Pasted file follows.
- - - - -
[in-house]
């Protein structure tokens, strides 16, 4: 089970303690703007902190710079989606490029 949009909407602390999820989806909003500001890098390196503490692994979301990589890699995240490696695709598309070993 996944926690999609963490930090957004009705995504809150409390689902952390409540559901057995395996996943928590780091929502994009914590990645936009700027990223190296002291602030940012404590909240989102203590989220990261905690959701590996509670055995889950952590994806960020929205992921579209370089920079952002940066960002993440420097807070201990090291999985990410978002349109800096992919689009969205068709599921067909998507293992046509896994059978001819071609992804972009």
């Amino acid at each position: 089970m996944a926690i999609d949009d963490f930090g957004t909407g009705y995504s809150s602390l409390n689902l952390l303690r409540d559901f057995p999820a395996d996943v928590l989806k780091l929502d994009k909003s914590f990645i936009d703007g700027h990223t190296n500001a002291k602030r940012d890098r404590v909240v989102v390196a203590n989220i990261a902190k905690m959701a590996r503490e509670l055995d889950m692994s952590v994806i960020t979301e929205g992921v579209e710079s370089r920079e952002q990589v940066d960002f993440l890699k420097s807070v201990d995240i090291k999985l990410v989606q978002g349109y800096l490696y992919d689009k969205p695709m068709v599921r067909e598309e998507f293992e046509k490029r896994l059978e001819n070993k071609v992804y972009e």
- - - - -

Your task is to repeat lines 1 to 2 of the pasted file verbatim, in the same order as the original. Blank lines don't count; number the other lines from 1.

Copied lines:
[in-house]
């Protein structure tokens, strides 16, 4: 089970303690703007902190710079989606490029 949009909407602390999820989806909003500001890098390196503490692994979301990589890699995240490696695709598309070993 996944926690999609963490930090957004009705995504809150409390689902952390409540559901057995395996996943928590780091929502994009914590990645936009700027990223190296002291602030940012404590909240989102203590989220990261905690959701590996509670055995889950952590994806960020929205992921579209370089920079952002940066960002993440420097807070201990090291999985990410978002349109800096992919689009969205068709599921067909998507293992046509896994059978001819071609992804972009």